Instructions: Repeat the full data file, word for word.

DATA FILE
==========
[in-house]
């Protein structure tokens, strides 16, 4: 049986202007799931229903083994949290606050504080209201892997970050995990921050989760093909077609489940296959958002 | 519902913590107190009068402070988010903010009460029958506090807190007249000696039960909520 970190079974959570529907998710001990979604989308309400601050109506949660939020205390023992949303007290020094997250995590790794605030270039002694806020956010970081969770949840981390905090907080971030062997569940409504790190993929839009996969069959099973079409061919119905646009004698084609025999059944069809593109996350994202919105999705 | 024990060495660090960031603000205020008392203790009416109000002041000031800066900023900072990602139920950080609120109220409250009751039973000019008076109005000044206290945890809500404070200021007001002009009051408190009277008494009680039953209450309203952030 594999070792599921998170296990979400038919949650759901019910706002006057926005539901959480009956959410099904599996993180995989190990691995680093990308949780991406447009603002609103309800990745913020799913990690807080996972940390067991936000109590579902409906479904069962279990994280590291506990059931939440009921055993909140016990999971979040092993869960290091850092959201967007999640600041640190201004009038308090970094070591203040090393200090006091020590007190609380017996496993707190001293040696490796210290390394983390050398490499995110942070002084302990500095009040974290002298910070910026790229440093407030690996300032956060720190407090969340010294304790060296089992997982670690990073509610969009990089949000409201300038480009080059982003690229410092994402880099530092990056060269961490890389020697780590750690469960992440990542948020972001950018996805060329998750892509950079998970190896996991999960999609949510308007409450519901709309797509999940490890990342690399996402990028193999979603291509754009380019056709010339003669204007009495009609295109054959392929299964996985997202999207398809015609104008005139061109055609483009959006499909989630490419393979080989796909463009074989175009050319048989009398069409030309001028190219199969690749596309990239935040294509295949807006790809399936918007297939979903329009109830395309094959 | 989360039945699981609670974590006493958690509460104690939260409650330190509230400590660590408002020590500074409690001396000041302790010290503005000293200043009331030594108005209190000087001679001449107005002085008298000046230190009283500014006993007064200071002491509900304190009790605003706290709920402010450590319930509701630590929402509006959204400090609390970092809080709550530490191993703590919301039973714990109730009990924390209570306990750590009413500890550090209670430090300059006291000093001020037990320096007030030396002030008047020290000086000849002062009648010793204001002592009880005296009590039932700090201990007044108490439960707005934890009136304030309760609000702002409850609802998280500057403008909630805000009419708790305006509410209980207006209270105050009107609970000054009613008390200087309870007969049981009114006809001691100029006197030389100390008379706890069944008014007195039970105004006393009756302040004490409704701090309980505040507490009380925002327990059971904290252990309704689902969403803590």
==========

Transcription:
[in-house]
């Protein structure tokens, strides 16, 4: 049986202007799931229903083994949290606050504080209201892997970050995990921050989760093909077609489940296959958002 | 519902913590107190009068402070988010903010009460029958506090807190007249000696039960909520 970190079974959570529907998710001990979604989308309400601050109506949660939020205390023992949303007290020094997250995590790794605030270039002694806020956010970081969770949840981390905090907080971030062997569940409504790190993929839009996969069959099973079409061919119905646009004698084609025999059944069809593109996350994202919105999705 | 024990060495660090960031603000205020008392203790009416109000002041000031800066900023900072990602139920950080609120109220409250009751039973000019008076109005000044206290945890809500404070200021007001002009009051408190009277008494009680039953209450309203952030 594999070792599921998170296990979400038919949650759901019910706002006057926005539901959480009956959410099904599996993180995989190990691995680093990308949780991406447009603002609103309800990745913020799913990690807080996972940390067991936000109590579902409906479904069962279990994280590291506990059931939440009921055993909140016990999971979040092993869960290091850092959201967007999640600041640190201004009038308090970094070591203040090393200090006091020590007190609380017996496993707190001293040696490796210290390394983390050398490499995110942070002084302990500095009040974290002298910070910026790229440093407030690996300032956060720190407090969340010294304790060296089992997982670690990073509610969009990089949000409201300038480009080059982003690229410092994402880099530092990056060269961490890389020697780590750690469960992440990542948020972001950018996805060329998750892509950079998970190896996991999960999609949510308007409450519901709309797509999940490890990342690399996402990028193999979603291509754009380019056709010339003669204007009495009609295109054959392929299964996985997202999207398809015609104008005139061109055609483009959006499909989630490419393979080989796909463009074989175009050319048989009398069409030309001028190219199969690749596309990239935040294509295949807006790809399936918007297939979903329009109830395309094959 | 989360039945699981609670974590006493958690509460104690939260409650330190509230400590660590408002020590500074409690001396000041302790010290503005000293200043009331030594108005209190000087001679001449107005002085008298000046230190009283500014006993007064200071002491509900304190009790605003706290709920402010450590319930509701630590929402509006959204400090609390970092809080709550530490191993703590919301039973714990109730009990924390209570306990750590009413500890550090209670430090300059006291000093001020037990320096007030030396002030008047020290000086000849002062009648010793204001002592009880005296009590039932700090201990007044108490439960707005934890009136304030309760609000702002409850609802998280500057403008909630805000009419708790305006509410209980207006209270105050009107609970000054009613008390200087309870007969049981009114006809001691100029006197030389100390008379706890069944008014007195039970105004006393009756302040004490409704701090309980505040507490009380925002327990059971904290252990309704689902969403803590």